Apple’s new-generation Macs come with a new so-called Apple T2 security chip that’s supposed to provide a secure enclave co-processor responsible for powering a series of security features, including Touch ID. At the same time, this security chip enables the secure boot feature on Apple’s computers, and by the looks of things, it’s also responsible for a series of new restrictions that Linux users aren’t going to like.
The issue seems to be that Apple has included security certificates for its own and Microsoft’s operating systems (to allow running Windows via Bootcamp), but not for the certificate that was provided for systems such as Linux. Disabling Secure Boot can overcome this, but also disables access to the machine’s internal storage, making installation of Linux impossible.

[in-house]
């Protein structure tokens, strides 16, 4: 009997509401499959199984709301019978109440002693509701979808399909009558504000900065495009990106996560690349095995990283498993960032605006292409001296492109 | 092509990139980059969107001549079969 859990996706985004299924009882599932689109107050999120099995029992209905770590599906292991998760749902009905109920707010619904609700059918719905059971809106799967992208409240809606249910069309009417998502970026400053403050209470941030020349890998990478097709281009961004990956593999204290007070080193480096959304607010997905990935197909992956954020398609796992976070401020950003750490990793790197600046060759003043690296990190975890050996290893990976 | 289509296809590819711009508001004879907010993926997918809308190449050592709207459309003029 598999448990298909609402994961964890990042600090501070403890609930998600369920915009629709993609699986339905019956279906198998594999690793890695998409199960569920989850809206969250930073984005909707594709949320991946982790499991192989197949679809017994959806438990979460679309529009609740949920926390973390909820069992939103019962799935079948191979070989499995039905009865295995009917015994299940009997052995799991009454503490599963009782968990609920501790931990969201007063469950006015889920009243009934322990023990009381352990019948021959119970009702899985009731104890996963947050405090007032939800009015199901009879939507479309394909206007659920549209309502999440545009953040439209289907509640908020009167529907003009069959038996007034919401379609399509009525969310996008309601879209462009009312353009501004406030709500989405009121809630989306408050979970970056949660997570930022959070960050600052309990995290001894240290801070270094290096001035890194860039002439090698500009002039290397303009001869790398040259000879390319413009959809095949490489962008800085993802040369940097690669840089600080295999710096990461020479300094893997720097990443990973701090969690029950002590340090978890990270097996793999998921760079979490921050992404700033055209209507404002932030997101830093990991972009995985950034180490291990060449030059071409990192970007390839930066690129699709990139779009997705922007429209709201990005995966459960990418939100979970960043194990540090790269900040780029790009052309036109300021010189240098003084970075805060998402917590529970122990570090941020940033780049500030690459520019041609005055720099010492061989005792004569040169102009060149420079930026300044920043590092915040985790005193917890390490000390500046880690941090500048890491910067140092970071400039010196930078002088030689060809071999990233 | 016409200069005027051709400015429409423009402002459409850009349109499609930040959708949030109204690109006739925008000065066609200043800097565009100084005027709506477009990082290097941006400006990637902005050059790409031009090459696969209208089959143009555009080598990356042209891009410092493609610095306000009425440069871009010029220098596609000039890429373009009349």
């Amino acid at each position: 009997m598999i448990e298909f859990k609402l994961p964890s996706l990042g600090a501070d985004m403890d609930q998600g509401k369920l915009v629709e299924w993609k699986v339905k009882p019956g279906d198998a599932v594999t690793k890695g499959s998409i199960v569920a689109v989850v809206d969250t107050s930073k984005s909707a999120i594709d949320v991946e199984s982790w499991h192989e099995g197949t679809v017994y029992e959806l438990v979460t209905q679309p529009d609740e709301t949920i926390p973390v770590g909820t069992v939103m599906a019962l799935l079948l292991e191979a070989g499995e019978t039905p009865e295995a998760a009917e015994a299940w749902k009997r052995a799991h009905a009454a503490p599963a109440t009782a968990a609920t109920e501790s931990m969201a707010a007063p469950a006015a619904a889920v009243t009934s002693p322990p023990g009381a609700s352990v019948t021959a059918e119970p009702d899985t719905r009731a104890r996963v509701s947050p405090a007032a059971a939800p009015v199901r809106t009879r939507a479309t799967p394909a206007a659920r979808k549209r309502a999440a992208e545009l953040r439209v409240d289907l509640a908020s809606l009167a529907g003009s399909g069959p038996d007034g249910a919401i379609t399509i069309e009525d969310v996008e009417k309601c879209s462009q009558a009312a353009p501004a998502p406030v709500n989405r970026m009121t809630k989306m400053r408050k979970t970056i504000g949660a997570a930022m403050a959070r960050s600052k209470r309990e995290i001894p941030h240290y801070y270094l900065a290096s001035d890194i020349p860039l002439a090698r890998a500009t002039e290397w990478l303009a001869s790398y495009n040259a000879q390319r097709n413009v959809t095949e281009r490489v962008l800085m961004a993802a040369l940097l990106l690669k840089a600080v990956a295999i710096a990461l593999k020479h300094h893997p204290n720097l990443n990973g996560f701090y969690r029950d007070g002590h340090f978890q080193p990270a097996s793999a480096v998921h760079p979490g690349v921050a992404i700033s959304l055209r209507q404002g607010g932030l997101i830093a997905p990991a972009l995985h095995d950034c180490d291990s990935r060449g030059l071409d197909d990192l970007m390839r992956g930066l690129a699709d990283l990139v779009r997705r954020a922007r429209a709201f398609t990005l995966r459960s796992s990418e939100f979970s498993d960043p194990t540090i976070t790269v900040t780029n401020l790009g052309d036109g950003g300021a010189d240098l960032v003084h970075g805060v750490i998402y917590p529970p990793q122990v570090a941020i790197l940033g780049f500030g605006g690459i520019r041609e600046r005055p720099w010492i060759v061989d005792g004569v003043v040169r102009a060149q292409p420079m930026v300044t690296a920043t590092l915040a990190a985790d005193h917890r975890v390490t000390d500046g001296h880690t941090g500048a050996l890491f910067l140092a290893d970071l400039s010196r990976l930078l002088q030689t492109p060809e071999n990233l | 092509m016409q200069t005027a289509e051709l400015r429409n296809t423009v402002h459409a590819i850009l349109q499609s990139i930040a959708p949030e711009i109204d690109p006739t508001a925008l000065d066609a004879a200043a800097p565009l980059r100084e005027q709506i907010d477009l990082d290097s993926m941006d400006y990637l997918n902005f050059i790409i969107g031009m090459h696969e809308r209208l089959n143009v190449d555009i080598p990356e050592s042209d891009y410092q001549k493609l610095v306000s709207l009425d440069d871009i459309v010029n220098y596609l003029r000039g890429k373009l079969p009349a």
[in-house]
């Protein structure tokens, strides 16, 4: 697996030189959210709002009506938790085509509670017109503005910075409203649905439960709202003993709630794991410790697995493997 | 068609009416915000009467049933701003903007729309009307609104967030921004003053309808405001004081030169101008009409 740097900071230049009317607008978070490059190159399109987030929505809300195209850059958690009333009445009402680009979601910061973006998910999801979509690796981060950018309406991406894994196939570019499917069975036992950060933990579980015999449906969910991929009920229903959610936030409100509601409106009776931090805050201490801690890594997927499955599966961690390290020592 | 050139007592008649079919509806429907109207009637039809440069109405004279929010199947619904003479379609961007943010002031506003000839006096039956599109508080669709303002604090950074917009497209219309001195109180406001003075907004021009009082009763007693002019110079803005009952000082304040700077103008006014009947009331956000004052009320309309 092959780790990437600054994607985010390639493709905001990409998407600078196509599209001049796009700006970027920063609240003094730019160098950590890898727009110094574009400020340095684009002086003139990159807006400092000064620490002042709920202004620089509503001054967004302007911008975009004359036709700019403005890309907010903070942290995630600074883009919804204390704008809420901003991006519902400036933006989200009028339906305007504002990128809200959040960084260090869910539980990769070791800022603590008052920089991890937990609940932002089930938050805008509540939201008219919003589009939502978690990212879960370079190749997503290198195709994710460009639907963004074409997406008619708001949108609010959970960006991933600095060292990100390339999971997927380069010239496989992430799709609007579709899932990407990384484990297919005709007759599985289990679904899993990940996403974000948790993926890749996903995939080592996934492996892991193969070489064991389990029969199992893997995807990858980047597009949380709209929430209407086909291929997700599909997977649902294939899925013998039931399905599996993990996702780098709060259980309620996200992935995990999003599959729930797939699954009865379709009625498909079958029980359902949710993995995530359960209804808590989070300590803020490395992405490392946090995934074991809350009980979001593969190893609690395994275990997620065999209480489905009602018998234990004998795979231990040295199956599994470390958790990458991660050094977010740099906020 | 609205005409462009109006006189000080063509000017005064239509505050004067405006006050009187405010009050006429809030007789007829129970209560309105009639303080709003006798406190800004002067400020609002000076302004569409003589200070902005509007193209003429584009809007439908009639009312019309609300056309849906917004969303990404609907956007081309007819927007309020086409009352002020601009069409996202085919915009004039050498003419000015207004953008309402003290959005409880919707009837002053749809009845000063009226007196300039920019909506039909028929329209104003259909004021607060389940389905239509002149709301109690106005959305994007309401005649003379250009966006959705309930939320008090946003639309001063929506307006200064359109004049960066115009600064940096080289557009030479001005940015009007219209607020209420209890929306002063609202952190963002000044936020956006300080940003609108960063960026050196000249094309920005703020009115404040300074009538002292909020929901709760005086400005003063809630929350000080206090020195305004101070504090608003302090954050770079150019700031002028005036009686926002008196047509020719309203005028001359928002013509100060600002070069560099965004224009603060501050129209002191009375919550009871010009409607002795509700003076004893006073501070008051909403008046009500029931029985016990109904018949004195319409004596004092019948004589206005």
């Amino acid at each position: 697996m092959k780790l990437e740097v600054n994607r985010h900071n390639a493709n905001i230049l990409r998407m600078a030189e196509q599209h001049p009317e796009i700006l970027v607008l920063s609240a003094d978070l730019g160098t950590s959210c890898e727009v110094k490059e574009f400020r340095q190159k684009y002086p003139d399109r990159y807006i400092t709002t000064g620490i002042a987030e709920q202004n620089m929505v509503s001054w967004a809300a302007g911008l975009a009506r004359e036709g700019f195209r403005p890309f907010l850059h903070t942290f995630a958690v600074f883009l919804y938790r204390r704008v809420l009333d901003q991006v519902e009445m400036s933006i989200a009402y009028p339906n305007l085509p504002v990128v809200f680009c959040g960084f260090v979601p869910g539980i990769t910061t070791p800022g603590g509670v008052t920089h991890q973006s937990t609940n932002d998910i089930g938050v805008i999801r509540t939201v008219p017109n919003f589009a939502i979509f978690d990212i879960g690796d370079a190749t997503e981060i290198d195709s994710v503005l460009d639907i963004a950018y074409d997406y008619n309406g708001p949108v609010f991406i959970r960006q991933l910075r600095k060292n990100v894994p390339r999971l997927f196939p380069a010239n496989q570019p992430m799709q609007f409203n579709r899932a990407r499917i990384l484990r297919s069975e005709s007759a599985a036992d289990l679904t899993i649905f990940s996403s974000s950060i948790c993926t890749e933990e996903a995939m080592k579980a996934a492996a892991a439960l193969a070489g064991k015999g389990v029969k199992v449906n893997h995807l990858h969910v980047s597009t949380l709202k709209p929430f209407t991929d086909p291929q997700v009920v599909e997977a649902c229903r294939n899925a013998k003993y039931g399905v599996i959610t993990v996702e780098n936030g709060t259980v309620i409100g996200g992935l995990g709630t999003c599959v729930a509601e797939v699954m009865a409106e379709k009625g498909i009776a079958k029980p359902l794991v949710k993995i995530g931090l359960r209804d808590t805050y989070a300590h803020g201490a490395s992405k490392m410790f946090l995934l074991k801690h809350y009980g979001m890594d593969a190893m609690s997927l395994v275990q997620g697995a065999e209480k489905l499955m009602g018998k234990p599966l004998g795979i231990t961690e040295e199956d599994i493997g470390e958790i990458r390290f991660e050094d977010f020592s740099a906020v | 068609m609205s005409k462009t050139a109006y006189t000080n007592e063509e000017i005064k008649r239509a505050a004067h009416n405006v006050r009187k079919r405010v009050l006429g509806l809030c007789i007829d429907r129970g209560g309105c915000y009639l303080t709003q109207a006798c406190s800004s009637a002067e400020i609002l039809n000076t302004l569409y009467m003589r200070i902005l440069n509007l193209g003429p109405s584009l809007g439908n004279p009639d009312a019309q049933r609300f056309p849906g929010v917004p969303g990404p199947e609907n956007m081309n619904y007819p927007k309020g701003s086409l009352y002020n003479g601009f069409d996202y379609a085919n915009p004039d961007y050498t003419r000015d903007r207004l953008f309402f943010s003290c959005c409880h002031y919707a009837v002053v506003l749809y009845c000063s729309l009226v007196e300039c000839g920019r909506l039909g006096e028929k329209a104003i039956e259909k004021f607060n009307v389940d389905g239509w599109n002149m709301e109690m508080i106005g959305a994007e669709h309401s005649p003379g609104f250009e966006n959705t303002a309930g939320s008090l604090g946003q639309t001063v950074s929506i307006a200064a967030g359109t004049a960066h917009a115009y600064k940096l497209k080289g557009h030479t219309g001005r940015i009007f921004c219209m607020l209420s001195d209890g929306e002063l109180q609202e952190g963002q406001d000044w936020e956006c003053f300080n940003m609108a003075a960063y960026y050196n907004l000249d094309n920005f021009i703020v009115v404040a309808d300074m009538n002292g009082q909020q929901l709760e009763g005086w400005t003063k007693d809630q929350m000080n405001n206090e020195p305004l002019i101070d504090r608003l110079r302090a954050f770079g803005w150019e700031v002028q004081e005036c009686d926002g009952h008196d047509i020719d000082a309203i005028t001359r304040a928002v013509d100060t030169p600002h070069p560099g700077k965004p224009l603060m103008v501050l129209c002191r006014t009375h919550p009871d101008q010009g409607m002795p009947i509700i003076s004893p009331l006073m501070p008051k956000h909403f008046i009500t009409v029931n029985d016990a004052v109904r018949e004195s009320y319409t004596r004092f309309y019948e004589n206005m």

Which seems strange, considering most of the Apple computer growth seems to be Linux and Windows guys wanting to run on outdated Apple Hardware.